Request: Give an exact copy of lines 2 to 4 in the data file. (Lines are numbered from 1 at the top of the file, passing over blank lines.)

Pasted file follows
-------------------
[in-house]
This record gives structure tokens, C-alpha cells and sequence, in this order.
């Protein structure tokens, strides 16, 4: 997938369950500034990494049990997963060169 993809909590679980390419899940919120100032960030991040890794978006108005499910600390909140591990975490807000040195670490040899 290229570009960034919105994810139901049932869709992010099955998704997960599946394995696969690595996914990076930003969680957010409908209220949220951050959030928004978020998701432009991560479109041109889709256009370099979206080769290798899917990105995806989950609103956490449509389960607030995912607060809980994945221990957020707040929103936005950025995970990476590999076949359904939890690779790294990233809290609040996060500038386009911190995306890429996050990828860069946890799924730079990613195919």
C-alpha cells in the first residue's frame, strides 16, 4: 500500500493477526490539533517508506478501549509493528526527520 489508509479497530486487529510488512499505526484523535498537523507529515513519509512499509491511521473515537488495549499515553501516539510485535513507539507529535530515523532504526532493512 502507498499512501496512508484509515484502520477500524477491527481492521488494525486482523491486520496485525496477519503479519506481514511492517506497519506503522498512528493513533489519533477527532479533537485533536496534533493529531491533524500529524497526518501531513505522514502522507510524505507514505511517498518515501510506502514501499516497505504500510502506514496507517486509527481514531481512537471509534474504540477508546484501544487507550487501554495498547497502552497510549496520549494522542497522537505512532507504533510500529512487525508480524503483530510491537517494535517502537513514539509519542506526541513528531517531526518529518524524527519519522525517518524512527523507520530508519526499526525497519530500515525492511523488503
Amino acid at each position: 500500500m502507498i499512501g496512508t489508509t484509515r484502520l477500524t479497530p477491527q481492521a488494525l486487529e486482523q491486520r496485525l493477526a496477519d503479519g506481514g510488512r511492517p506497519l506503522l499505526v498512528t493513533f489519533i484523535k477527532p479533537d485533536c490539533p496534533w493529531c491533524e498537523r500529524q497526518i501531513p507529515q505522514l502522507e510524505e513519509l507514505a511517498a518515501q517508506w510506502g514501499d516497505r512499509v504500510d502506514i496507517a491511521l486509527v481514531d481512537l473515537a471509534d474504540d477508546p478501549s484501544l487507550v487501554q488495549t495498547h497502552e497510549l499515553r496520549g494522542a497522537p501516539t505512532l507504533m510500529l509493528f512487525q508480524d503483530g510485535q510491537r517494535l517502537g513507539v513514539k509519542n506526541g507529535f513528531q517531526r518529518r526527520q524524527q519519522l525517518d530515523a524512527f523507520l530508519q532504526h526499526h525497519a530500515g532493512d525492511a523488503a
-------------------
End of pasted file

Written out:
This record gives structure tokens, C-alpha cells and sequence, in this order.
């Protein structure tokens, strides 16, 4: 997938369950500034990494049990997963060169 993809909590679980390419899940919120100032960030991040890794978006108005499910600390909140591990975490807000040195670490040899 290229570009960034919105994810139901049932869709992010099955998704997960599946394995696969690595996914990076930003969680957010409908209220949220951050959030928004978020998701432009991560479109041109889709256009370099979206080769290798899917990105995806989950609103956490449509389960607030995912607060809980994945221990957020707040929103936005950025995970990476590999076949359904939890690779790294990233809290609040996060500038386009911190995306890429996050990828860069946890799924730079990613195919």
C-alpha cells in the first residue's frame, strides 16, 4: 500500500493477526490539533517508506478501549509493528526527520 489508509479497530486487529510488512499505526484523535498537523507529515513519509512499509491511521473515537488495549499515553501516539510485535513507539507529535530515523532504526532493512 502507498499512501496512508484509515484502520477500524477491527481492521488494525486482523491486520496485525496477519503479519506481514511492517506497519506503522498512528493513533489519533477527532479533537485533536496534533493529531491533524500529524497526518501531513505522514502522507510524505507514505511517498518515501510506502514501499516497505504500510502506514496507517486509527481514531481512537471509534474504540477508546484501544487507550487501554495498547497502552497510549496520549494522542497522537505512532507504533510500529512487525508480524503483530510491537517494535517502537513514539509519542506526541513528531517531526518529518524524527519519522525517518524512527523507520530508519526499526525497519530500515525492511523488503